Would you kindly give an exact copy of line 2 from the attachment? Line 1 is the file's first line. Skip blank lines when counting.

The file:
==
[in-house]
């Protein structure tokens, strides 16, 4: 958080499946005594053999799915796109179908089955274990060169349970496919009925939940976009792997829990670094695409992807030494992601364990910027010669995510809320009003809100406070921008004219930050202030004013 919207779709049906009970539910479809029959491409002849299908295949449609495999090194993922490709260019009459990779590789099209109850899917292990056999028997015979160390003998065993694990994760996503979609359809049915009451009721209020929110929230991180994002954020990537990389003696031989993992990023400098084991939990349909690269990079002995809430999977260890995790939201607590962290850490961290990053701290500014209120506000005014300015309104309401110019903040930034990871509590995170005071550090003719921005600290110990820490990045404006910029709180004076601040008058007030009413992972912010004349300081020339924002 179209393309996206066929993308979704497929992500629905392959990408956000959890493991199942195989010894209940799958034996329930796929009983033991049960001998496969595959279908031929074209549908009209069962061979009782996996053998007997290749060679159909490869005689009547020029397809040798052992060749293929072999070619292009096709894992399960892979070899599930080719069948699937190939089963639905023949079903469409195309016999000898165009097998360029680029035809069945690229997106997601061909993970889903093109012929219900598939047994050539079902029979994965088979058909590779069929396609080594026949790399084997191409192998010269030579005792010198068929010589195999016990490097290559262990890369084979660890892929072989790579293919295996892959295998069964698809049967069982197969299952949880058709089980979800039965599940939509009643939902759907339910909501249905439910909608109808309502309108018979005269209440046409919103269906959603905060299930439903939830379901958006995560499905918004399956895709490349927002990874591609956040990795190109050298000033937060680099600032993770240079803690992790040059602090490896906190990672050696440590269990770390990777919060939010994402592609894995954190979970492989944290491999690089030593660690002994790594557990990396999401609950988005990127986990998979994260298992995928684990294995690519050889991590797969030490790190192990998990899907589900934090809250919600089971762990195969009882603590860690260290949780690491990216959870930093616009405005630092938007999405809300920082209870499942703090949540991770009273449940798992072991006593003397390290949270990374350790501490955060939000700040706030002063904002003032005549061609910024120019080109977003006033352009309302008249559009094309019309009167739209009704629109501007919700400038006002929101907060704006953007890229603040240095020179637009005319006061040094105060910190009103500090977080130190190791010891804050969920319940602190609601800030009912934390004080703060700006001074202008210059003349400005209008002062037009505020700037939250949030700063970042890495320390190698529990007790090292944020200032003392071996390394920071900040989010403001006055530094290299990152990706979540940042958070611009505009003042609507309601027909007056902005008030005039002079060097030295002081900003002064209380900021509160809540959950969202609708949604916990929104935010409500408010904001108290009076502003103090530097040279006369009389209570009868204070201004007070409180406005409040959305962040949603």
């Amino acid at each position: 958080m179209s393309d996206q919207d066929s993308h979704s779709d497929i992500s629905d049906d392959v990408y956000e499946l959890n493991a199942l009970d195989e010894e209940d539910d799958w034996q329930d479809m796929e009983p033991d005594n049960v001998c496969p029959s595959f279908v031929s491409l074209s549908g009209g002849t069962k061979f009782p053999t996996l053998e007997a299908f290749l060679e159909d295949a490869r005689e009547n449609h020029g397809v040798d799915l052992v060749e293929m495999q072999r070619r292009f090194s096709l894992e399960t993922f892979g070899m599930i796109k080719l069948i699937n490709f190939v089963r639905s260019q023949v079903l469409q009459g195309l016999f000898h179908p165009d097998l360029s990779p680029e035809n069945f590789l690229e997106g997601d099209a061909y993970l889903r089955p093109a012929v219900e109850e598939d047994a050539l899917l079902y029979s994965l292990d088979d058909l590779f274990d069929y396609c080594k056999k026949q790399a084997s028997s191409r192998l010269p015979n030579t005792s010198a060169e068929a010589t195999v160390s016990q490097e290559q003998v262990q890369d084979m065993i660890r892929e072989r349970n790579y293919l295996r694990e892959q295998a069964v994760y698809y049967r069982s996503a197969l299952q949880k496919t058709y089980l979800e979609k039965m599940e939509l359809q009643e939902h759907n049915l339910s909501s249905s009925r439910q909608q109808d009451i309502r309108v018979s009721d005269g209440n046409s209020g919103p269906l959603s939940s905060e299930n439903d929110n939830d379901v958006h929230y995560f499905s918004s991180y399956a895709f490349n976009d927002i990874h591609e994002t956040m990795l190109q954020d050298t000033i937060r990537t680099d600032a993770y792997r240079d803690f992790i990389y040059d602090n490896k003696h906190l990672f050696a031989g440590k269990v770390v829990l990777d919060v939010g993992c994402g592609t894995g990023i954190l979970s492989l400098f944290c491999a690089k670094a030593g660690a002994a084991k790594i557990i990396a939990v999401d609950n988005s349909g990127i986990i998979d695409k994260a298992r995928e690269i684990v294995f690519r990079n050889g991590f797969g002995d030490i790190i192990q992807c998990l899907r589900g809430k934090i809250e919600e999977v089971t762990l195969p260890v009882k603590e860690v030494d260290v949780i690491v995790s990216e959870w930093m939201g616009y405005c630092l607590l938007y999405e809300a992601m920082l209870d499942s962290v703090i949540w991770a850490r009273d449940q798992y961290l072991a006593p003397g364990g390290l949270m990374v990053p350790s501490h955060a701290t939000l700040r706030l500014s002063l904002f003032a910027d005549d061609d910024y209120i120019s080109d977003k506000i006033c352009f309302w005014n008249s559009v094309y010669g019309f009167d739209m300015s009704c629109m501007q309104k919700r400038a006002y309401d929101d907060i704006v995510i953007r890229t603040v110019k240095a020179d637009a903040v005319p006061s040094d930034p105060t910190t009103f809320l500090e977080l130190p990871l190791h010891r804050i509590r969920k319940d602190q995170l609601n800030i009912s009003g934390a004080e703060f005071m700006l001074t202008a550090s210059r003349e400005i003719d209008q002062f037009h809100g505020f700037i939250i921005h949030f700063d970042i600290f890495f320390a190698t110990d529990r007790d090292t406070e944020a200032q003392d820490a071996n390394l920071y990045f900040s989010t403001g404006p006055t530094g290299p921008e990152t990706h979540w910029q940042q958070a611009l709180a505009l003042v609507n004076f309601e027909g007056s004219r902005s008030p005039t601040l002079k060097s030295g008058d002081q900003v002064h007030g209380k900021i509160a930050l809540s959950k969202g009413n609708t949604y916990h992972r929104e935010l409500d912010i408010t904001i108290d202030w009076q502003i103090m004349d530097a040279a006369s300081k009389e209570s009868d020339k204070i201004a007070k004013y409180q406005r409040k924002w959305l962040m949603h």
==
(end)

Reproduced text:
């Protein structure tokens, strides 16, 4: 958080499946005594053999799915796109179908089955274990060169349970496919009925939940976009792997829990670094695409992807030494992601364990910027010669995510809320009003809100406070921008004219930050202030004013 919207779709049906009970539910479809029959491409002849299908295949449609495999090194993922490709260019009459990779590789099209109850899917292990056999028997015979160390003998065993694990994760996503979609359809049915009451009721209020929110929230991180994002954020990537990389003696031989993992990023400098084991939990349909690269990079002995809430999977260890995790939201607590962290850490961290990053701290500014209120506000005014300015309104309401110019903040930034990871509590995170005071550090003719921005600290110990820490990045404006910029709180004076601040008058007030009413992972912010004349300081020339924002 179209393309996206066929993308979704497929992500629905392959990408956000959890493991199942195989010894209940799958034996329930796929009983033991049960001998496969595959279908031929074209549908009209069962061979009782996996053998007997290749060679159909490869005689009547020029397809040798052992060749293929072999070619292009096709894992399960892979070899599930080719069948699937190939089963639905023949079903469409195309016999000898165009097998360029680029035809069945690229997106997601061909993970889903093109012929219900598939047994050539079902029979994965088979058909590779069929396609080594026949790399084997191409192998010269030579005792010198068929010589195999016990490097290559262990890369084979660890892929072989790579293919295996892959295998069964698809049967069982197969299952949880058709089980979800039965599940939509009643939902759907339910909501249905439910909608109808309502309108018979005269209440046409919103269906959603905060299930439903939830379901958006995560499905918004399956895709490349927002990874591609956040990795190109050298000033937060680099600032993770240079803690992790040059602090490896906190990672050696440590269990770390990777919060939010994402592609894995954190979970492989944290491999690089030593660690002994790594557990990396999401609950988005990127986990998979994260298992995928684990294995690519050889991590797969030490790190192990998990899907589900934090809250919600089971762990195969009882603590860690260290949780690491990216959870930093616009405005630092938007999405809300920082209870499942703090949540991770009273449940798992072991006593003397390290949270990374350790501490955060939000700040706030002063904002003032005549061609910024120019080109977003006033352009309302008249559009094309019309009167739209009704629109501007919700400038006002929101907060704006953007890229603040240095020179637009005319006061040094105060910190009103500090977080130190190791010891804050969920319940602190609601800030009912934390004080703060700006001074202008210059003349400005209008002062037009505020700037939250949030700063970042890495320390190698529990007790090292944020200032003392071996390394920071900040989010403001006055530094290299990152990706979540940042958070611009505009003042609507309601027909007056902005008030005039002079060097030295002081900003002064209380900021509160809540959950969202609708949604916990929104935010409500408010904001108290009076502003103090530097040279006369009389209570009868204070201004007070409180406005409040959305962040949603």